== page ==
Maldivian media outlets this morning published as fact a satirical Telegraph news blog citing “unconfirmed rumours” that the 14th edition of the Times Comprehensive Atlas of the World will omit the Maldives, Tuvalu, “and major parts of Bangladesh” as a statement on global warming.
The blog post, written by climate change skeptic James Delingpole who describes himself as “a writer, journalist and broadcaster who is right about everything”, features comments by a “Times Atlas spokesman” David Rose.
In a UK press scandal this year, ‘David Rose’ was found to be a psuedonym used by left-wing Independent journalist and climate change writer Johaan Hari to edit his own wikipedia entry, advocate his own position and attack his critics.
Rose, who in Delingpole’s article holds “a doctorate in Cambridge in Climate Change and Sinking Islands Studies so I know what I’m talking about, and if you don’t believe me, ask my friend Johaan Hari who taught me everything I know”, acknowledges that it “may not be strictly geographically accurate to say the Maldives and Tuvalu will definitely have disappeared in about ten years time when our next edition appears.”
“But did you see that picture of the Maldives cabinet holding a meeting underwater? If the Maldives government says the Maldives are drowning, they must be drowning. And frankly I think it’s despicable, all those deniers who are saying it was just a publicity stunt, cooked up by green activist Mark Lynas, to blackmail the international community into giving the Maldives more aid money while simultaneously trying to lure green Trustafarians to come and spend £1500 a night in houses on stilts with gold-plated organic recyclable eco-toilets made of rare earth minerals from China. Why would a government lie about something as serious as climate change?”
Rose goes on to state that “I’m pleased to say that this is a view of the world shared by my colleagues at Times Comprehensive Atlas Of The World. They understand that maps based on accurately recorded geographical features belong in the Victorian age of child chimney sweeps. What we need now is maps that change the world, transforming into something which it isn’t actually yet but might be one day if we don’t act NOW!”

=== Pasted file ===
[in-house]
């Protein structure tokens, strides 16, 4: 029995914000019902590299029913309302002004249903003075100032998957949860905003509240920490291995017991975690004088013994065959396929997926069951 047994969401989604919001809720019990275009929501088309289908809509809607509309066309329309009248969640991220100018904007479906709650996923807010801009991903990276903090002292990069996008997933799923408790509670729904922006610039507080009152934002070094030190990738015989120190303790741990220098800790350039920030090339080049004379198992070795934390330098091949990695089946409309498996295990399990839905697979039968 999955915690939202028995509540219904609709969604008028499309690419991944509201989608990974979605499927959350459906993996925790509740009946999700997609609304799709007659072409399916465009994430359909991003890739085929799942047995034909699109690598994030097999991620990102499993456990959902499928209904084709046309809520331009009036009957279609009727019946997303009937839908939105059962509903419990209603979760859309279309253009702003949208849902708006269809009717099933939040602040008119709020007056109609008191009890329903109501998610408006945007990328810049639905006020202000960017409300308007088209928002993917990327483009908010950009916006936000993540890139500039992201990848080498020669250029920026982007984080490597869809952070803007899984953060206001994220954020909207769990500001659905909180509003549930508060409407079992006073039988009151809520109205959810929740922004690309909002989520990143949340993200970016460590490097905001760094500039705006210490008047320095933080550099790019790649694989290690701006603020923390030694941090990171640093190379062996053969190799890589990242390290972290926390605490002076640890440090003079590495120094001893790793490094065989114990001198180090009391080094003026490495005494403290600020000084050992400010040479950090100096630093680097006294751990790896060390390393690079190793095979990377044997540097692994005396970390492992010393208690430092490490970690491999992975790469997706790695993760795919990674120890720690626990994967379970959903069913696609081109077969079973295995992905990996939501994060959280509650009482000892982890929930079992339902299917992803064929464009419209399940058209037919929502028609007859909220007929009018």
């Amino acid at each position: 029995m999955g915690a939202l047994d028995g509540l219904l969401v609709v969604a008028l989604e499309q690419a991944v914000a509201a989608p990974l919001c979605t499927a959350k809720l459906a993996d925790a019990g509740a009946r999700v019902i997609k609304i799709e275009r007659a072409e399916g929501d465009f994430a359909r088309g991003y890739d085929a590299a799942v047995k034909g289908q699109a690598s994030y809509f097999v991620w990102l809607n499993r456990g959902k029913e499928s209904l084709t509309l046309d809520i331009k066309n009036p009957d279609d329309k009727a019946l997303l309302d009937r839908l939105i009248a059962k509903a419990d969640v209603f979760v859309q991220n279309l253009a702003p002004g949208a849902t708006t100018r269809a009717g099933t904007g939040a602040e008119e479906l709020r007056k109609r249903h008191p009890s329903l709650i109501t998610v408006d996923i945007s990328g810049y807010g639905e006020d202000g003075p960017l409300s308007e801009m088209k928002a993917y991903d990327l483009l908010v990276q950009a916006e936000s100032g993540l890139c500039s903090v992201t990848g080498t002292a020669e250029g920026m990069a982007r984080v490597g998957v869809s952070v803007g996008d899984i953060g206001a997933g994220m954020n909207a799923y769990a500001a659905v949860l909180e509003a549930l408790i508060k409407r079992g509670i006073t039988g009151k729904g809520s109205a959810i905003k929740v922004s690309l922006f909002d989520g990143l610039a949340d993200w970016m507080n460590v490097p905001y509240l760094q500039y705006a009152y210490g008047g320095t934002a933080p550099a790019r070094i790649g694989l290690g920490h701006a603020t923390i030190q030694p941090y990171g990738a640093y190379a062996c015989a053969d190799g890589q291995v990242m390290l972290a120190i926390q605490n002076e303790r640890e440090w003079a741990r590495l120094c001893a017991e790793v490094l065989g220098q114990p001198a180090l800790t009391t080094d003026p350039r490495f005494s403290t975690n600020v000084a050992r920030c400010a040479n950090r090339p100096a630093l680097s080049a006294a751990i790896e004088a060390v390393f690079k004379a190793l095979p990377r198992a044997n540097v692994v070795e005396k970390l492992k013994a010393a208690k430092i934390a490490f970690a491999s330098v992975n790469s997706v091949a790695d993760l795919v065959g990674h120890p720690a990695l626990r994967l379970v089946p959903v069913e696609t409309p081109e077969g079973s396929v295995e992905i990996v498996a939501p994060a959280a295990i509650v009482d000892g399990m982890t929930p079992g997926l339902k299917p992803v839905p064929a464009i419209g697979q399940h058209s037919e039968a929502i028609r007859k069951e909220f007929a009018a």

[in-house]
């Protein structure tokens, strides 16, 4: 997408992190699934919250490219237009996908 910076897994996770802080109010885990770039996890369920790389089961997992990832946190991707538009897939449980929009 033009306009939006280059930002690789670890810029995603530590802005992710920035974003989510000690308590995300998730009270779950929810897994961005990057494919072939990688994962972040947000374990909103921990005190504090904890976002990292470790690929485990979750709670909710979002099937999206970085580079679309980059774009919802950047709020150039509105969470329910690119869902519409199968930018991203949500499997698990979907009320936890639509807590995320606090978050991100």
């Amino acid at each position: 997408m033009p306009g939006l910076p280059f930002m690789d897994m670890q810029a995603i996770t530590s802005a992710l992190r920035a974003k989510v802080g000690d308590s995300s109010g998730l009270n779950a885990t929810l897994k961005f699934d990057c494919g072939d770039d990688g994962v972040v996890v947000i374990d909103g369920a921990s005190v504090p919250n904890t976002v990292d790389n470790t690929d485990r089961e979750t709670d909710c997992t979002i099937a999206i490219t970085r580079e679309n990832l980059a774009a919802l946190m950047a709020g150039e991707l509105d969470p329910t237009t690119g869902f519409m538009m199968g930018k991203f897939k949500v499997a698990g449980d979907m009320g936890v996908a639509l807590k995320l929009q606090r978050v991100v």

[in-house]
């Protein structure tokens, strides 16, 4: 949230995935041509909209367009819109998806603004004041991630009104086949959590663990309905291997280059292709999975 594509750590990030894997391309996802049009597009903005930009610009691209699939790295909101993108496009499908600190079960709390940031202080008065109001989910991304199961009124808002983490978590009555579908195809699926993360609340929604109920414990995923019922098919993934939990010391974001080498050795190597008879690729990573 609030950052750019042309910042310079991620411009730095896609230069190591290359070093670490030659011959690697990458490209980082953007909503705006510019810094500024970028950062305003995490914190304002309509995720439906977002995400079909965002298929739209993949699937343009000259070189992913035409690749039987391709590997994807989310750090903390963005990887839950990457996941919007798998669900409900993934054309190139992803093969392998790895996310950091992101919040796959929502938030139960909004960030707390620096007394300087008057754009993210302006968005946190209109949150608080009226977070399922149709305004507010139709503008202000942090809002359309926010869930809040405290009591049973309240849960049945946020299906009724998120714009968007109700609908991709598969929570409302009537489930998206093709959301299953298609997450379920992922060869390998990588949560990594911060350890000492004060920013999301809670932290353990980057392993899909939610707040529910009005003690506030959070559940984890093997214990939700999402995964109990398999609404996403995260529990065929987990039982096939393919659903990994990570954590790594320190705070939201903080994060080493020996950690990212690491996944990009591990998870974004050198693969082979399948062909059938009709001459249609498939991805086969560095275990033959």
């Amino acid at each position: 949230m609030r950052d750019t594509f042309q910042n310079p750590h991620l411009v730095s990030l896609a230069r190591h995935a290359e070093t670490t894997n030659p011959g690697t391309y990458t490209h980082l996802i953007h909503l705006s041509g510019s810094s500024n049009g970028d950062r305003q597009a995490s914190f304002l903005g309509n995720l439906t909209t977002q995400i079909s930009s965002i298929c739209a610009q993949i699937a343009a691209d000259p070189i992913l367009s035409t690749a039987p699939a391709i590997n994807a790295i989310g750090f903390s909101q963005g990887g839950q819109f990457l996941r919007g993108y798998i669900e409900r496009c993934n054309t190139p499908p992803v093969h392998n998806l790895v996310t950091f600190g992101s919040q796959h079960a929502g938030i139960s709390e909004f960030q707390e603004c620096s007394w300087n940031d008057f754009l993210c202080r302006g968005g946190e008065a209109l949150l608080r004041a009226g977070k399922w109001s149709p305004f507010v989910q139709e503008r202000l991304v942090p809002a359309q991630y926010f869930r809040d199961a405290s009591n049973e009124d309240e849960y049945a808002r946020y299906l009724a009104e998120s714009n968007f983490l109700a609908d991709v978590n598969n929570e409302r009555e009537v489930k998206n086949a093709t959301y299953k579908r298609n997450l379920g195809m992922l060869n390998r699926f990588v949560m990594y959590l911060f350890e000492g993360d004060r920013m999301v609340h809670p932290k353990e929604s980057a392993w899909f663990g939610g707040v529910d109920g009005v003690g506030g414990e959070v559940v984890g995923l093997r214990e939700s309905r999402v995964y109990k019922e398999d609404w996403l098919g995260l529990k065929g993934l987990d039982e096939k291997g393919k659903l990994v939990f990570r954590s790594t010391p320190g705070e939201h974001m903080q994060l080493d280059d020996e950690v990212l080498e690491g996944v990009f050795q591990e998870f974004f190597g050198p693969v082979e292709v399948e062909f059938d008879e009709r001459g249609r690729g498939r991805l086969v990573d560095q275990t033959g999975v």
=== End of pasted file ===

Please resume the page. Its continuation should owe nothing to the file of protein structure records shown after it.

A spokesperson for HarperCollins, publisher of the Times Atlas, told Minivan News that “the piece in today’s Daily Telegraph is a satirical story. Of course we have no plans to erase the Maldives, Tuvalu or major parts of Bangladesh from the next edition of The Times Comprehensive Atlas of the World. There is no one at HarperCollins called David Rose. Like the rest of the piece, he is a fiction.”
Meanwhile, Ahmed Mahlouf, MP for former President Maumoon Abdul Gayoom’s new political party the Progressive Party of the Maldives (PPM), today sent out a mass text message informing people of the supposed decision to erase the Maldives from the map, blaming President Mohamed Nasheed for holding the underwater cabinet meeting and “erasing the country, erasing religion and erasing the people.”
Delingpole’s post was written in response to a recent press release by HarperCollins, publisher of the The Times Comprehensive Atlas of the World, stating that global warming was “turning Greenland ‘green’”, and that cartographers had altered the maps to depict gradual melting of the icecaps.
In a statement yesterday, HarperCollins said the release did not reflect the content of the Atlas, and apologised for the release “which unfortunately has been misleading with regard to the Greenland statistics.”
“We came to these statistics by comparing the extent of the ice cap between the 10th and 13th editions (1999 vs 2011) of the atlas. The conclusion that was drawn from this, that 15 percent of Greenland’s once permanent ice cover has had to be erased, was highlighted in the press release not in the Atlas itself. This was done without consulting the scientific community and was incorrect. We apologise for this and will seek the advice of scientists on any future public statements. We stand by the accuracy of the maps in this and all other editions of The Times Atlas.”
Delingpole attended Christ Church college at Oxford, the same institution which earlier this week signed a memorandum of understanding (MoU) with the Maldives High Commission to the UK, to provide a postgraduate scholarship in environmental science to a Maldivian student.